Can I get a patent on my invention?

To be patentable, an idea has to be novel, useful, non-obvious, and embody “eligible” subject matter.  We will work with you to understand your concept and advise you on how best to express that concept to the USPTO so it meets these criteria.  We may recommend a novelty search to identify relevant patents or published patent applications.  We will also give you advice on meeting the eligibility requirement under the most recent USPTO and court standards.

What are the different types of patents?

Federal law provides for three types of patents: utility patents, design patents, and plant patents. The most common are utility patents, which are available for processes, manufactures, machines, compositions of matter or improvements on prior similar items.  Provisional applications are a type of utility application.

What’s a design patent?

Design patents protect the appearance of an object.  Jewelry, furniture, fonts, computer icons, mobile app interfaces, footwear, sunglasses, musical instruments, smartphones, and cars are all examples.  While a design patent doesn’t cover how something works (its function), it does cover the shape, configuration, and surface texture.

How long will my invention be protected if a patent is granted?

Utility and plant patents can protect your rights for up to 20 years, typically from the date of the initial filing. Design patents expire 15 years from the date of the granting of the patent. In addition, an applicant may have the period of protection extended in limited circumstances when there are delays during the application process.

What happens if two applications have been filed on the same invention?

The first party to file will be granted the patent. A subsequent filer may obtain a patent, however, upon proof that the first filer was not an inventor, but merely misappropriated the actual inventor’s innovation.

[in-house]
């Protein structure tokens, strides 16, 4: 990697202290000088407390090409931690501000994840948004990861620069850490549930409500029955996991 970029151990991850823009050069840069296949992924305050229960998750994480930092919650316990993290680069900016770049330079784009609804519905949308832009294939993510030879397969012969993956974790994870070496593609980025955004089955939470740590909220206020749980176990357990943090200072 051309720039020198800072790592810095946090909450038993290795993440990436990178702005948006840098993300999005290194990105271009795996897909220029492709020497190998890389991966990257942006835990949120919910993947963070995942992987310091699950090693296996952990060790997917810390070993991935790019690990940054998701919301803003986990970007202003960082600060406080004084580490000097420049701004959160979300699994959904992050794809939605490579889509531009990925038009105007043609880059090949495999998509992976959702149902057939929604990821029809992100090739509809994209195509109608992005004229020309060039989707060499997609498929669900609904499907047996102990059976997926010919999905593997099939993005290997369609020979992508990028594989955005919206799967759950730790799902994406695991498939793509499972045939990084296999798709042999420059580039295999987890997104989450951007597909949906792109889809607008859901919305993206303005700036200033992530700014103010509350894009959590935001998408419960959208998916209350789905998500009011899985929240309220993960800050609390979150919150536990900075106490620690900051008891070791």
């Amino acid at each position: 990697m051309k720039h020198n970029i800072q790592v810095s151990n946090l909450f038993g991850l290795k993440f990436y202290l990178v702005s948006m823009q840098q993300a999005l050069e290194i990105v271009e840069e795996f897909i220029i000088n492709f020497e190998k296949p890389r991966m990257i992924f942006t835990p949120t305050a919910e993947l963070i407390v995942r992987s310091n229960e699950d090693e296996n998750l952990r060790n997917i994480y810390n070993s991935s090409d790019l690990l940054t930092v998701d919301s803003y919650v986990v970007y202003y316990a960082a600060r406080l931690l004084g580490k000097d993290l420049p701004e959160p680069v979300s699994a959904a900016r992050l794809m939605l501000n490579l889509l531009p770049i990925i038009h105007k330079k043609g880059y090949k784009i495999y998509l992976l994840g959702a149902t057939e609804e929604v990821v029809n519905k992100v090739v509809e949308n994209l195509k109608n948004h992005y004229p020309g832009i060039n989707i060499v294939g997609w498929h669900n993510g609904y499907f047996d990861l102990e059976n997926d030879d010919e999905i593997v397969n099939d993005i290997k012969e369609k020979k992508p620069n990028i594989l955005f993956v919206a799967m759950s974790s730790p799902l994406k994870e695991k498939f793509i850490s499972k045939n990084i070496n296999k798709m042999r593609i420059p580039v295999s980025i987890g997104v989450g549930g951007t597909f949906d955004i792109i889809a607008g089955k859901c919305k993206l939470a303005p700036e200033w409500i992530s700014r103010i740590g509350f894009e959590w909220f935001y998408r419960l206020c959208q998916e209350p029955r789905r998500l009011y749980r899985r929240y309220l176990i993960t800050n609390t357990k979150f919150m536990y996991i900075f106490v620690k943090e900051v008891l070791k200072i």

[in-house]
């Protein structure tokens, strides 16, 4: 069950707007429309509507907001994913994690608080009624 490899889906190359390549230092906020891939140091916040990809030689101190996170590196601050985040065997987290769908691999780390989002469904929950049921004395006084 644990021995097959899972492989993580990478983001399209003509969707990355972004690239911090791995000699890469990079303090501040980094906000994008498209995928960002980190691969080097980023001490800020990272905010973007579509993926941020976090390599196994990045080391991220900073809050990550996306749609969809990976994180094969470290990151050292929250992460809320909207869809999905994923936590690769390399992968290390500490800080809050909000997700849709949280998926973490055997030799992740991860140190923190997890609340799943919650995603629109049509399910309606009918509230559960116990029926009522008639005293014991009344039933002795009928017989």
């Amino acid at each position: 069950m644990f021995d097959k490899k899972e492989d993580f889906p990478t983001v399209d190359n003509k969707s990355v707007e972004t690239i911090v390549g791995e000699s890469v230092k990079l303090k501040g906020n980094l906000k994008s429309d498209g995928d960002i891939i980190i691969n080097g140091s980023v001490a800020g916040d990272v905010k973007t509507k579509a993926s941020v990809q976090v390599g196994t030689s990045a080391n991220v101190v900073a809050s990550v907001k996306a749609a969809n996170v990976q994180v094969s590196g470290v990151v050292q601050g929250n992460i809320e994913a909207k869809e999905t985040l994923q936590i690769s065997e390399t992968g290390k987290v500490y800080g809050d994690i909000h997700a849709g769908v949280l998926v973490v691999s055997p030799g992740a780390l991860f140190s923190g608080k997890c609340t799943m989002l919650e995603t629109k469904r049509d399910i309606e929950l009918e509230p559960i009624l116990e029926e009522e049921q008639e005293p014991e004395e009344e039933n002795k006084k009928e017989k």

Can (and should) I disclose my invention to the public before filing for a patent?

U.S. patent law permits applicants to make an invention available for sale or use to the public, but requires that you file your patent application within one year of the date of disclosure. If no patent application is filed during that 12-month-period, the invention will no longer be patentable.

Making the invention public without filing a patent application can be a risky move, though, as someone else may see your invention, adapt and integrate it into another device and file a patent application first. In that situation, the first-to-file rules still apply. You can file a provisional patent application, essentially a notice to the PTO that you intend to file a full application. You must, however, complete the application within a year or your provisional patent will expire and your invention will not be patentable.

How long does it typically take to complete the patent application process?

It depends.  The USPTO says that two years from start to finish is about average.  Expedited review (also known as Track One) is available for a fee and can get you through the process in a year or less.

BLPLLC—Extensive Experience Helping Businesses and Entrepreneurs Obtain Patents

At BLPLLC, we have more than two decades of experience guiding clients through the patent application and prosecution process. We know how to put the complex concepts involved in the patent process into plain English, so that our clients can play an active and meaningful role in securing the patent.